FROM ROBOTS TO ‘COBOTS’: Next-Generation Automation Arrives in Plastics Processing

So-called ‘collaborative robots’ are a new category of ‘human-friendly’ automation that can work safely side by side with people, unprotected by guarding.

The derivation of the word “robot” can be traced back to 1920 and the Czech word for forced labor—“robota”—with its first use coming in a science fiction play by K. Capek entitled Rossum’s Universal Robots. In recent years, a new word and concept for automation has emerged—“cobot”—a mashup of collaborative and robot.

Germany’s Institute for Occupational Safety and Health (IFA) defines the new category thusly: “Collaborative industrial robots are complex machines which work hand in hand with human beings. In a shared work process, they support and relieve the human operator.”

For cost- and quality-conscious plastics processors, that “support and relief” can help offset rising wages, increase worker safety and boost overall efficiency. But the key phrase is, “hand in hand with human beings.” The new “collaborative robots” are distinguished by their ability to work safely in close proximity to humans, without need for protective guarding. While not competing with other jointed-arm industrial robots in terms of speed and precision, collaborative models emphasize lower cost and easy programmability by average personnel.

Although they have been on the market for just a few years, a sizeable number of injection molders already have adopted collaborative-type robots for repetitive, pick-and-place or stack-and-pack operations. So far, four suppliers of these robots have emerged:

Rethink Robotics, Boston, is a seven-year-old company that put collaborative robots on the map with its Baxter series of two-armed robots, each arm with seven axes. Baxter has 360° sonar and a front-facing vision system to detect human presence and perform its tasks. Its “servo-elastic” control halts motion if an arm meets resistance of less than 1 lb. Its anthropomorphic “face” is an LCD screen with two eyes and a range of expressions that indicate the robot’s “state of mind” and direction of motion.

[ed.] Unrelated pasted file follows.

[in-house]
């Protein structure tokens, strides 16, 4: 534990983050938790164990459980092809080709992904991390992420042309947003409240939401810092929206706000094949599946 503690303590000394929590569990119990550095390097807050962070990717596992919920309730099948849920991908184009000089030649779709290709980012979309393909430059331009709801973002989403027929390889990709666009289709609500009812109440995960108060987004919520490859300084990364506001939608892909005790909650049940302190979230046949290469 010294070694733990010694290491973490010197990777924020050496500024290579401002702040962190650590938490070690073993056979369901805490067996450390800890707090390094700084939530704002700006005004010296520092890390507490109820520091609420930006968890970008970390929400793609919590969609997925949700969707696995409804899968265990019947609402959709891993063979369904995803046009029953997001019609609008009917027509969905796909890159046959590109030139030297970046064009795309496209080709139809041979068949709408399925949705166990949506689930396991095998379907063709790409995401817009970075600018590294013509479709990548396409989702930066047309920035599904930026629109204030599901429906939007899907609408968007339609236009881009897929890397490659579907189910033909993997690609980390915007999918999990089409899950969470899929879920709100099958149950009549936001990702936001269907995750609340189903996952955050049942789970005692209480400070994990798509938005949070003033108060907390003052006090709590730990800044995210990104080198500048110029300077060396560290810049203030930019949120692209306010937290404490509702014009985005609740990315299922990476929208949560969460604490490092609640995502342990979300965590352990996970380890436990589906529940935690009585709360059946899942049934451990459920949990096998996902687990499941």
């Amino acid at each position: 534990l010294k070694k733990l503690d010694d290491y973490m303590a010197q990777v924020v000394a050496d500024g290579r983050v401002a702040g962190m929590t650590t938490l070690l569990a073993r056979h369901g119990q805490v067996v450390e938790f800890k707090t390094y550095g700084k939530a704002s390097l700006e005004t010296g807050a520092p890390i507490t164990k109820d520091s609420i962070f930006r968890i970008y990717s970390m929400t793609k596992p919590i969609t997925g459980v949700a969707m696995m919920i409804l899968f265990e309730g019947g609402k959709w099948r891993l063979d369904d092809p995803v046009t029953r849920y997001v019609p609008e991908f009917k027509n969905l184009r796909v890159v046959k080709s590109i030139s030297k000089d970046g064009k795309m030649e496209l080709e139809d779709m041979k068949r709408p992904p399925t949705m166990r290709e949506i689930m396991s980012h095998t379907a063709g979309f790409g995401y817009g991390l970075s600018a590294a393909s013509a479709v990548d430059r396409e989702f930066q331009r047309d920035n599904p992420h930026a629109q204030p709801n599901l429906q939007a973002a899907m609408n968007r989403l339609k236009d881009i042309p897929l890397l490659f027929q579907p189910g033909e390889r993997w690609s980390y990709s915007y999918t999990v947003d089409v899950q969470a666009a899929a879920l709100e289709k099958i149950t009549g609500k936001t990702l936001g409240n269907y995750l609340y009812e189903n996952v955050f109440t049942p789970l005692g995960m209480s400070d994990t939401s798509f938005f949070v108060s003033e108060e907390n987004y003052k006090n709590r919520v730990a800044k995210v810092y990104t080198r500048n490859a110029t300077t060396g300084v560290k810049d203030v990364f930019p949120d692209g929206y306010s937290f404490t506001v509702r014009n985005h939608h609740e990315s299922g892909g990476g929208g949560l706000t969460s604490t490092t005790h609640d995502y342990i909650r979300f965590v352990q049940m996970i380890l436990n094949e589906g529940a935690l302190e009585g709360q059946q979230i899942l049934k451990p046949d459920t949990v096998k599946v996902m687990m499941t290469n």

Last year, Rethink commercialized Sawyer, a one-armed cousin of Baxter that has longer reach, higher payload capacity, and a more sophisticated vision sensor on the seven-axis arm. (For more on Baxter and Sawyer, see Nov. ’ 13 Close Up and Oct. 6, ’15 blog.)

Universal Robots is a Danish company with a U.S. office in E. Setauket, N.Y. Introduced in 2014, its UR5 and UR10 have one six-axis, articulated arm with true absolute encoders and eight adjustable safety-related functions, as well as 32 built-in I/Os. With a working radius of 33.5 in. (850 mm) and payload capacity of 11 lb (5 kg), the UR5 arm weighs in at about 40 lb. The larger UR10 has a working radius of just over 51 in. and payload capacity of 22 lb. The smaller UR3 model was launched last year.

Kuka Robotics, Shelby Township, Mich., is the U.S. arm of a German supplier of articulated robots. It introduced the collaborative IIWA (Intelligent Industrial Work Assistant) series with the LWR 5 (Lightweight Robot) in 2013. These robots made their first splash in plastics at the Fakuma 2015 show in Germany last fall, where they appeared as part of the Arburg and Boy Machines exhibits (see Dec. ’15 Close Up).

Fanuc America, Rochester Hills, Mich., just introduced its first collaborative robots in November. The CR-35iA Collaborative Robot is a six-axis arm described as “the industry’s first 35-kg (77-lb) payload, force-limited collaborative robot designed to work alongside humans without the need for safety fences.” It has a soft outer cover to minimize impact force and is said to stop safely when it touches a human operator or other obstruction. It can integrate Fanuc’s iRVision so it can see what it is picking up.

Custom molder The Rodon Group in Hatfield, Pa., was one of the first manufacturers to adopt Rethink Robotics’ Baxter collaborative robot in early 2013. Two years later, Rodon’s first Baxter unit is still operating, having received several software upgrades, the latest of which (2015) reportedly makes the unit three times faster and twice as precise. Rodon has a building of 125,000 ft2 that houses 109 injection machines from 46 to 400 tons.